In specifically assessing each Creative Activity, I require students to discuss their process and do not allow them to discuss or judge their products or creations. I grade the Creative Activities for how they reflect on, write/talk about, and assess what they learned from their process, not for the quality of the product. This “process not product” concept and framework is very difficult for Honors students to understand and accept. These students, who are typically perfectionists, often struggle with the inner critic.
I also require students to include in their assessments an evaluation of their brain challenge, development, and/or balance reached for each aspect of the Creative Activity. For each assignment, I ask them to reflect on and discuss the following: What did it feel like to do this Creative Activity? What, if anything, was difficult? What worked? What allowed you to shift into your intuitive mind? Make it easier for you to get your other coursework done? Helped you relax? Relieved anxiety or stress?) In this Creative Activity, was it challenging or easy to exercise your right brain, get into a zone, or reach omniphasism?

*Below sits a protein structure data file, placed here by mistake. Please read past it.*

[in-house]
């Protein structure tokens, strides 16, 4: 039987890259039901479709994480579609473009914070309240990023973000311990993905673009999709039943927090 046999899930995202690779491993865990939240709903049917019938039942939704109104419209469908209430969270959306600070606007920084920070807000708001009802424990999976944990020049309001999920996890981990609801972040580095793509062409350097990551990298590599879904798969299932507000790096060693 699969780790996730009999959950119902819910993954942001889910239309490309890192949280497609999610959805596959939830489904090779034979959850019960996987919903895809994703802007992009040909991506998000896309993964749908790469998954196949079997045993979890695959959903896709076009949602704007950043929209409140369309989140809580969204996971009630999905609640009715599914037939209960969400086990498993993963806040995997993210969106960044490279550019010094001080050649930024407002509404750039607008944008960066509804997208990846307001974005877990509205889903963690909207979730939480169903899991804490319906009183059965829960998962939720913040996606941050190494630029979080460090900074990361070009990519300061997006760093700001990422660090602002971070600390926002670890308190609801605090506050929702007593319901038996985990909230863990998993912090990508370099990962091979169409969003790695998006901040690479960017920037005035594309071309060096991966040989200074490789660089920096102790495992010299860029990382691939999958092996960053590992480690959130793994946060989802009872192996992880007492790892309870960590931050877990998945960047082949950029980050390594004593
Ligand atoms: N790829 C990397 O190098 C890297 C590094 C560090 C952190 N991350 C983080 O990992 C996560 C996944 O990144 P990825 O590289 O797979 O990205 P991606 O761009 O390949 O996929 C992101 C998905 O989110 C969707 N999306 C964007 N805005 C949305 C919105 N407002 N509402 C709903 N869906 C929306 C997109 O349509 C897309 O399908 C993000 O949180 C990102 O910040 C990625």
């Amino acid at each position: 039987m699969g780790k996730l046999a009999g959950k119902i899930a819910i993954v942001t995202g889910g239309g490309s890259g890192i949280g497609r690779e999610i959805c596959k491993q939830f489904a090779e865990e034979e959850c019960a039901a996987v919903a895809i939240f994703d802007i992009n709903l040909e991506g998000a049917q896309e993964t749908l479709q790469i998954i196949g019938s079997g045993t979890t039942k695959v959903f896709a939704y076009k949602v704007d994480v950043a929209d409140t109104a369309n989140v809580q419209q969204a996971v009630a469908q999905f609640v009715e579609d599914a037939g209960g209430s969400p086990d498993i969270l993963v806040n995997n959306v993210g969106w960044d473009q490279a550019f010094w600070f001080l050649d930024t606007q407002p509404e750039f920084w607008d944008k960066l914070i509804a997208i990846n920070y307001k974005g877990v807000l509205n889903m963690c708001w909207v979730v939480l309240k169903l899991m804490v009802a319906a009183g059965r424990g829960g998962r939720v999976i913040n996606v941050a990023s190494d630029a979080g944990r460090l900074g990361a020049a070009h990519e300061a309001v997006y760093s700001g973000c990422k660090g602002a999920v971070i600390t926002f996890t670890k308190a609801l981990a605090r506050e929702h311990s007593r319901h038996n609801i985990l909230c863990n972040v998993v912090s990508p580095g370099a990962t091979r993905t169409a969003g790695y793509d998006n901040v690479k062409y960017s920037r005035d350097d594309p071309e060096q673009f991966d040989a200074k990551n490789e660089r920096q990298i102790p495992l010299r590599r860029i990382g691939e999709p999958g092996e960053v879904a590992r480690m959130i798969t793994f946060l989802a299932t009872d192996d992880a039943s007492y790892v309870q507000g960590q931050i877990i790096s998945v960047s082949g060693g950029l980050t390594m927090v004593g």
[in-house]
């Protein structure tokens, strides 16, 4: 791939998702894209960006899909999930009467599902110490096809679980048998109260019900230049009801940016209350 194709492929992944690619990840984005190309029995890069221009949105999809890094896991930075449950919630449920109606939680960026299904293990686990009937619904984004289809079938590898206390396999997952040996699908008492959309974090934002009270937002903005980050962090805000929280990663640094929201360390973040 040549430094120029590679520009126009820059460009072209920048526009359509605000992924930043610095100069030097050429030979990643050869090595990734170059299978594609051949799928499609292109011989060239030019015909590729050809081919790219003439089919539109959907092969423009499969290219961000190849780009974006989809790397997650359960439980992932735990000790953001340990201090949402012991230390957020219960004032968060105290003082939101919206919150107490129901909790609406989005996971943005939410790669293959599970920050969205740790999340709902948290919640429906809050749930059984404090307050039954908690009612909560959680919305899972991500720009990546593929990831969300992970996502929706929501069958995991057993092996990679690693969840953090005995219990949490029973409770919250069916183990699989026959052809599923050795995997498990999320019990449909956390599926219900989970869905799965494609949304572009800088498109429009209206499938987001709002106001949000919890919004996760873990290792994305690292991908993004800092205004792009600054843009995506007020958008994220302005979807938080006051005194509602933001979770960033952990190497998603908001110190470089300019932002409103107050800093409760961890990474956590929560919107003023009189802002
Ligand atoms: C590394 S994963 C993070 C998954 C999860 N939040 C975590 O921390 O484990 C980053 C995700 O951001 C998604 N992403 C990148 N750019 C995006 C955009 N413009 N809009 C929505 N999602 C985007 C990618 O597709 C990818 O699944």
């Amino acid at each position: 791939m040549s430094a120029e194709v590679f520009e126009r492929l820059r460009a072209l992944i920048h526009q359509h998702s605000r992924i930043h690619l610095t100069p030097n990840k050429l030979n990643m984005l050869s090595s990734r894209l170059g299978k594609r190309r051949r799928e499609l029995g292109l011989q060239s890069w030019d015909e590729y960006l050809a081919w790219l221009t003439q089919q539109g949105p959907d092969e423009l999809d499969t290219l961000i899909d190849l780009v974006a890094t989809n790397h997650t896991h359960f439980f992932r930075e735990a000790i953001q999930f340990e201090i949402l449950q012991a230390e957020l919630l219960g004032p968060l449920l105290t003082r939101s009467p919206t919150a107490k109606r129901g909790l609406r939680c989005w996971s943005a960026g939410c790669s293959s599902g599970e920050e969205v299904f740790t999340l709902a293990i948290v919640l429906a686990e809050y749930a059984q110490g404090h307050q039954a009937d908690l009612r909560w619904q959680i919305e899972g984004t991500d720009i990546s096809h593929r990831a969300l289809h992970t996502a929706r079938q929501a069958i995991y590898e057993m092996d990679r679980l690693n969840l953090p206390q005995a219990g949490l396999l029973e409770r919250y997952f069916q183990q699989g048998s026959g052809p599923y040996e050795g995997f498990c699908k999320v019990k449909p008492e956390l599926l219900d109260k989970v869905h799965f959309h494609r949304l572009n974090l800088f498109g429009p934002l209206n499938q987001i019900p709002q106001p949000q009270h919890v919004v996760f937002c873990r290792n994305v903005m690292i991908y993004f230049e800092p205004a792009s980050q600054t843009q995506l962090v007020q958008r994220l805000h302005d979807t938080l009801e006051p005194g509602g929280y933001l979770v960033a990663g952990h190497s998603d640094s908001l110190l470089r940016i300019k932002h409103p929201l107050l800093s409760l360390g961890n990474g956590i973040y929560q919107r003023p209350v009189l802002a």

Final Public Creative Show
Students make a public presentation of their work from the class in a Final Creative Show. Students collaboratively peer review and curate their own “art” show, supporting one another in decisions about what to include and how to present their work. The show takes place in a local gallery and coincides with the First Fridays Art Crawl in downtown Boone. In the presentation of this final show, students are required to reflect upon their learning experience of engaging with the many contemplative practices and Creative Activities of the course. Their audience includes many individuals from the community who drop by during Art Crawl, community members from the university and Honors College, as well as friends and family. With all of these individuals, they are required to share, reflect, discuss and further assess their omniphasic learning process. Photos below are from one such Final Creative Show.